As the dust settles

Nobody goes into politics to carry out the sort of measures which the Chancellor had to announce yesterday

Cuts on the scale which had to be made to clear up Labour's mess cannot be made without causing real pain to nearly everyone in society, including some of the less fortunate. That is no cause for celebration.

But the fact remains, that borrowing one pound in every four you spend is simply not possible. Governments have more flexibilty about how much they borrow and spend than an ordinary household but there are limits to what they can get away with for any length of time, and the fiscal position which this government inherited was way outside them.

There is no way that any responsible governnment - which the present one is, and the last one was not - could have avoided either heavy tax increases, severe spending cuts, or both.

Nobody will have liked most of the measures announced yesterday. But anyone who criticises them has to say what they would cut instead, of how they would raise taxes instead.


Anonymous said…
"But the fact remains, that borrowing one pound in every four you spend is simply not possible."

You're right - but people still have mortgages and are prepared to pay riduculous sums for houses.
Tim said…
Interesting, most interesting !

I've done a bit of digging and found the following:

1. Halting British involvement in the Afghanistan war would cut £5 billion a year.

2. Halting immigration would save Britain around £13 billion per year. This figure was calculated by Migrationwatch and is a compilation of the direct costs of benefits, housing, incarceration costs, schooling and what the immigrants then send home by way of financial repatriations.

3. Greatly pruning the £9.9 billion per year foreign aid budget. This figure is set to increase even more under ConDem plans to set foreign aid at 0.7 percent of Britain’s Gross National Income. It simply is not right to give countries like India, Singapore and Slovenia money when we face draconian cuts in Britain.

4.Halting British membership of the European Union which, according to estimates by the Bruges Group costs Britain at least £60.1 billion per year. According to the Bruges Group figures, this amount is made up as follows:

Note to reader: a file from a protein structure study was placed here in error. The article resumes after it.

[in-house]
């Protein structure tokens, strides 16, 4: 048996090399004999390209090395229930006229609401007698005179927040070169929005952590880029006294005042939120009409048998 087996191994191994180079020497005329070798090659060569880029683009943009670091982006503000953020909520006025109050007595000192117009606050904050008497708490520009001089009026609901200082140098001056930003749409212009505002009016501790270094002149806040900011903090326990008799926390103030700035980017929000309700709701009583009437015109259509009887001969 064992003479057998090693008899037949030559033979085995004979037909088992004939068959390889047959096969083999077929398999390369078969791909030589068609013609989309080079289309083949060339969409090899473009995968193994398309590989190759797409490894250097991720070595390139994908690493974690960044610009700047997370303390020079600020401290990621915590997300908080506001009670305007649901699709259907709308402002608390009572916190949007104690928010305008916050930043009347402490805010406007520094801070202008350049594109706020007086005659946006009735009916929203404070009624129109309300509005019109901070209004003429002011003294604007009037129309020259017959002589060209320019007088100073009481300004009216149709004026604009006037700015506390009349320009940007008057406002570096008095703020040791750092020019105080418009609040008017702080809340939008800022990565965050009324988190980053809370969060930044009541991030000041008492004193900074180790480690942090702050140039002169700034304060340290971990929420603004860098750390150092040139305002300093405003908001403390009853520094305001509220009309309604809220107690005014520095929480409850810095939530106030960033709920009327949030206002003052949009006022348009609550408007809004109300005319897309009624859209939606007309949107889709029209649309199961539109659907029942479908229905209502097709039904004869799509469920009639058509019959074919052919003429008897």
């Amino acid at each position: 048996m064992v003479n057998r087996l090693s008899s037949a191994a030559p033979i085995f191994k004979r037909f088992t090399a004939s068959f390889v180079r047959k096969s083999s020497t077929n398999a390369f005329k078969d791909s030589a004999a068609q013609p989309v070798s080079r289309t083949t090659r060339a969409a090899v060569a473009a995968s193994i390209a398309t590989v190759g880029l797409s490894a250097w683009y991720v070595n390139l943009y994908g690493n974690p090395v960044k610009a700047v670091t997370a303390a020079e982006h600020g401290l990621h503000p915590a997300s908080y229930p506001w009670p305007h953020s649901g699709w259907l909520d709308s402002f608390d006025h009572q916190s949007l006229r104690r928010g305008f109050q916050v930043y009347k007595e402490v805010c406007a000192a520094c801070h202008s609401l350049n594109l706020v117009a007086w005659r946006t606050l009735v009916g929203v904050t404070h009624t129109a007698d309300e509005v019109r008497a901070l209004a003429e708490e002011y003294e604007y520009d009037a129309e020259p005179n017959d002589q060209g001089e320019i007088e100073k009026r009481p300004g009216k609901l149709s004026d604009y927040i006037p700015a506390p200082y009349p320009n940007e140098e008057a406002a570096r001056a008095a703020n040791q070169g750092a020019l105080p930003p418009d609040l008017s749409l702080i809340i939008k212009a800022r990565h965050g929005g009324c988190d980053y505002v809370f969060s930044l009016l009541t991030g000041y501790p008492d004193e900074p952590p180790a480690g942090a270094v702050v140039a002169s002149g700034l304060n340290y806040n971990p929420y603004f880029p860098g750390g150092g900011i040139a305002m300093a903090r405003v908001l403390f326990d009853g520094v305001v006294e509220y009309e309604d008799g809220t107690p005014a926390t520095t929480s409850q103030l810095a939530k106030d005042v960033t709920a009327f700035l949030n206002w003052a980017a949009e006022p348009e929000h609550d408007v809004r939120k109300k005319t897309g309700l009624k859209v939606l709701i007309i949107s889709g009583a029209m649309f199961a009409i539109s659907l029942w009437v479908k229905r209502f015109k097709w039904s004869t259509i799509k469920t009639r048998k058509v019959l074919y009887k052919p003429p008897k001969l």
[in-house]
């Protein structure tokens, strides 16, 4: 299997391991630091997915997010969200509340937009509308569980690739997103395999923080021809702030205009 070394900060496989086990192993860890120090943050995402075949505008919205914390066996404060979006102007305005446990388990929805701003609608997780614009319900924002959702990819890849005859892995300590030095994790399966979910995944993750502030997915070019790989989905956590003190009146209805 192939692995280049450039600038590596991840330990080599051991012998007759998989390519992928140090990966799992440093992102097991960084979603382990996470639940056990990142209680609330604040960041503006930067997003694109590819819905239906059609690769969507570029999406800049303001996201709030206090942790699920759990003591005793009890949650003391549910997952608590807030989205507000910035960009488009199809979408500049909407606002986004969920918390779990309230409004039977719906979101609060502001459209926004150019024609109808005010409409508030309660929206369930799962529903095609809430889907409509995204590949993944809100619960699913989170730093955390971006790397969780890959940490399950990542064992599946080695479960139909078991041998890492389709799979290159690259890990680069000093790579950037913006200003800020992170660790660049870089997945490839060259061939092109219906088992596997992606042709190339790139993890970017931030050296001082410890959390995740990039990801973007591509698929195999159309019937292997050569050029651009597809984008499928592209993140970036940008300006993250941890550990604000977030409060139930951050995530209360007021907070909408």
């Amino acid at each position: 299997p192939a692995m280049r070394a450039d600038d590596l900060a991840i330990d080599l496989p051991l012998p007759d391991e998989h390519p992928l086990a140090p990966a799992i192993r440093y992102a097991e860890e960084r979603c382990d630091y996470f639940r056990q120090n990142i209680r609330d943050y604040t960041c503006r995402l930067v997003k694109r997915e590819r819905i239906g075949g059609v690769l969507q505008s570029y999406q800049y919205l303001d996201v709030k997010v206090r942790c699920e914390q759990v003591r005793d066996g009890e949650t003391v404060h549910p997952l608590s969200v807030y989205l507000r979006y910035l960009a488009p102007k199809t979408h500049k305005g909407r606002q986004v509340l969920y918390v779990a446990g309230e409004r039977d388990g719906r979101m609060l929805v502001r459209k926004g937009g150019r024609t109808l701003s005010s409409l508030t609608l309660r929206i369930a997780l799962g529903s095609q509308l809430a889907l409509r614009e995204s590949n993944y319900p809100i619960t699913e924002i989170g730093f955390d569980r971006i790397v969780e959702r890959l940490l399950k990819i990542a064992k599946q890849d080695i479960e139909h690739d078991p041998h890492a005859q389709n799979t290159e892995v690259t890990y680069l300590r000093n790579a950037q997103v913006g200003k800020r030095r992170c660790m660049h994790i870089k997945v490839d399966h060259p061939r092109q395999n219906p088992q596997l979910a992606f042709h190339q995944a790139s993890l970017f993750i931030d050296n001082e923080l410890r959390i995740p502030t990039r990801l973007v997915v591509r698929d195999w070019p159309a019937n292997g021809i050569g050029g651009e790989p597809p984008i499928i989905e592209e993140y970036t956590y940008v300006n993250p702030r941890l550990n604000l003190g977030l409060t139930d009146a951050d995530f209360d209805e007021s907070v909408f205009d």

a) £28 billion for business to comply with EU regulations;

b) £17 billion of additional food costs resulting from the Common Agricultural Policy;

c) £3.3 billion - the value of the catch lost when the Common Fisheries Policy let other countries fish in our territorial waters;

d) £14.6 billion gross paid into the EU budget and other EU funds.

e) Try to get our hands on about £110 billion that is lost through tax evasion and tax avoidance.

There, nearly £200 billion and not a single Brit has to lose their job.
Chris Whiteside said…
Anonymous - yes, some do, and look at the trouble they get into.

Tim - DC does want to get out of Afganistan by the end of the parliament. Don't think I agree that any of the other figures are right.

The Migrationwatch figure might be near the mark if you took it as the gross cost of all cumulative immigration to date, without offsetting the positive contribution of those immigrants who have worked hard, paid tax, kept within the law and not imposed huge demands on the NHS. (And there are plenty of immigrants in that latter category.) Even if you stopped all immigration tomorrow you couldn't make that saving.

Foreign aid is a relatively small proportion of the UK budget and protecting it was an election promise. You can argue that we should not have made that promise - and there is an argument for that position - but we did, and I think politicians should honour as many of our promises as possible.

Not that we don't need to make sure the aid budget really helps those who most need it: you asked a good question a little while ago about whether we should be helping China, and someone in authority obviously reached a similar conclusion because the aid programme to China was cut last week.

Don't get me started on the EU!

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